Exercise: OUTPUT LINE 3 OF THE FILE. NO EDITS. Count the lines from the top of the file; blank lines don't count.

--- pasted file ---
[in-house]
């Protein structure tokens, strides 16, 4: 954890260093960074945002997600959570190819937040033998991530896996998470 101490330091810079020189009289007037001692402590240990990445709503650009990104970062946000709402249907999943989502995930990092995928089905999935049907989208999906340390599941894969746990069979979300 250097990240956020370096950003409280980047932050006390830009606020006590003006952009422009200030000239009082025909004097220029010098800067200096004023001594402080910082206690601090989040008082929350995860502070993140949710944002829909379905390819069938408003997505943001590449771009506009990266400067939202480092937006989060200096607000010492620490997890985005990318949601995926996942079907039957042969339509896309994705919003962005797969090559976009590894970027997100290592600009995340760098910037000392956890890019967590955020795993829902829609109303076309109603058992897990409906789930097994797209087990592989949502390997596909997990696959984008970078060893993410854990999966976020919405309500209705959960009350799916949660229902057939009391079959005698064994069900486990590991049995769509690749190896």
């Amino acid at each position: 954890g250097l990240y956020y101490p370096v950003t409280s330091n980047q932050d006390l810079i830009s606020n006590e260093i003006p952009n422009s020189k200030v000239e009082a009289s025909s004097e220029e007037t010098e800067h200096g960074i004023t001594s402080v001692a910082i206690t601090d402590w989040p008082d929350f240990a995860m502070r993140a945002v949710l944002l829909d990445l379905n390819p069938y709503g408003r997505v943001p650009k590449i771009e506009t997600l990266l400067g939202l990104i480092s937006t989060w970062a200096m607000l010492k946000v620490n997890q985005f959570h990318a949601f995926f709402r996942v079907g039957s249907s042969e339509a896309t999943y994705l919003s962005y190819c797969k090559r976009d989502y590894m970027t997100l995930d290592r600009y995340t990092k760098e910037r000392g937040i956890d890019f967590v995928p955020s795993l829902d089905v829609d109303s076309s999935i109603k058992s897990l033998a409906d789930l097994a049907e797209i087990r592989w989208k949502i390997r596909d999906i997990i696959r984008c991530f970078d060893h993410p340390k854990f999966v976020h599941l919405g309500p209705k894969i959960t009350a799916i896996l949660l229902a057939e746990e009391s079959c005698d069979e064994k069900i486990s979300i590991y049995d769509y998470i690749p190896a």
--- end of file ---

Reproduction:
């Amino acid at each position: 954890g250097l990240y956020y101490p370096v950003t409280s330091n980047q932050d006390l810079i830009s606020n006590e260093i003006p952009n422009s020189k200030v000239e009082a009289s025909s004097e220029e007037t010098e800067h200096g960074i004023t001594s402080v001692a910082i206690t601090d402590w989040p008082d929350f240990a995860m502070r993140a945002v949710l944002l829909d990445l379905n390819p069938y709503g408003r997505v943001p650009k590449i771009e506009t997600l990266l400067g939202l990104i480092s937006t989060w970062a200096m607000l010492k946000v620490n997890q985005f959570h990318a949601f995926f709402r996942v079907g039957s249907s042969e339509a896309t999943y994705l919003s962005y190819c797969k090559r976009d989502y590894m970027t997100l995930d290592r600009y995340t990092k760098e910037r000392g937040i956890d890019f967590v995928p955020s795993l829902d089905v829609d109303s076309s999935i109603k058992s897990l033998a409906d789930l097994a049907e797209i087990r592989w989208k949502i390997r596909d999906i997990i696959r984008c991530f970078d060893h993410p340390k854990f999966v976020h599941l919405g309500p209705k894969i959960t009350a799916i896996l949660l229902a057939e746990e009391s079959c005698d069979e064994k069900i486990s979300i590991y049995d769509y998470i690749p190896a």